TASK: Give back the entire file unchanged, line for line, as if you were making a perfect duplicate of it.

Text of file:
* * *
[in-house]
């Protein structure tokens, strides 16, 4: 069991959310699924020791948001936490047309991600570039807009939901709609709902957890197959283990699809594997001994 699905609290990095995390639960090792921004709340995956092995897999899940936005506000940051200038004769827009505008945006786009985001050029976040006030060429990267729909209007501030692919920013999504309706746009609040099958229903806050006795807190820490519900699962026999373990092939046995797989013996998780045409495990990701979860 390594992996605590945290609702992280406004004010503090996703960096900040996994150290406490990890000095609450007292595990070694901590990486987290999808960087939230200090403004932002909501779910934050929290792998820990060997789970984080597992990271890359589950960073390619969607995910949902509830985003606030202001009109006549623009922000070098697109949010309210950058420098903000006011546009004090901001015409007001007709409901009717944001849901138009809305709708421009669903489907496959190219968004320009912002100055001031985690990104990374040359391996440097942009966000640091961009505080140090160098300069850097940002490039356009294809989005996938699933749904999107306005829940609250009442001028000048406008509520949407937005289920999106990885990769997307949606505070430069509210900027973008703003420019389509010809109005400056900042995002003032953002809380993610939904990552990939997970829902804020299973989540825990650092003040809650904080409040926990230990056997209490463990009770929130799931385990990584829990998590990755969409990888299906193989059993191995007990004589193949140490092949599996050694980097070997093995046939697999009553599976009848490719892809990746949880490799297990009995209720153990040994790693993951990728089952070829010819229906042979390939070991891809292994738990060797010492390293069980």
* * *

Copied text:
[in-house]
């Protein structure tokens, strides 16, 4: 069991959310699924020791948001936490047309991600570039807009939901709609709902957890197959283990699809594997001994 699905609290990095995390639960090792921004709340995956092995897999899940936005506000940051200038004769827009505008945006786009985001050029976040006030060429990267729909209007501030692919920013999504309706746009609040099958229903806050006795807190820490519900699962026999373990092939046995797989013996998780045409495990990701979860 390594992996605590945290609702992280406004004010503090996703960096900040996994150290406490990890000095609450007292595990070694901590990486987290999808960087939230200090403004932002909501779910934050929290792998820990060997789970984080597992990271890359589950960073390619969607995910949902509830985003606030202001009109006549623009922000070098697109949010309210950058420098903000006011546009004090901001015409007001007709409901009717944001849901138009809305709708421009669903489907496959190219968004320009912002100055001031985690990104990374040359391996440097942009966000640091961009505080140090160098300069850097940002490039356009294809989005996938699933749904999107306005829940609250009442001028000048406008509520949407937005289920999106990885990769997307949606505070430069509210900027973008703003420019389509010809109005400056900042995002003032953002809380993610939904990552990939997970829902804020299973989540825990650092003040809650904080409040926990230990056997209490463990009770929130799931385990990584829990998590990755969409990888299906193989059993191995007990004589193949140490092949599996050694980097070997093995046939697999009553599976009848490719892809990746949880490799297990009995209720153990040994790693993951990728089952070829010819229906042979390939070991891809292994738990060797010492390293069980």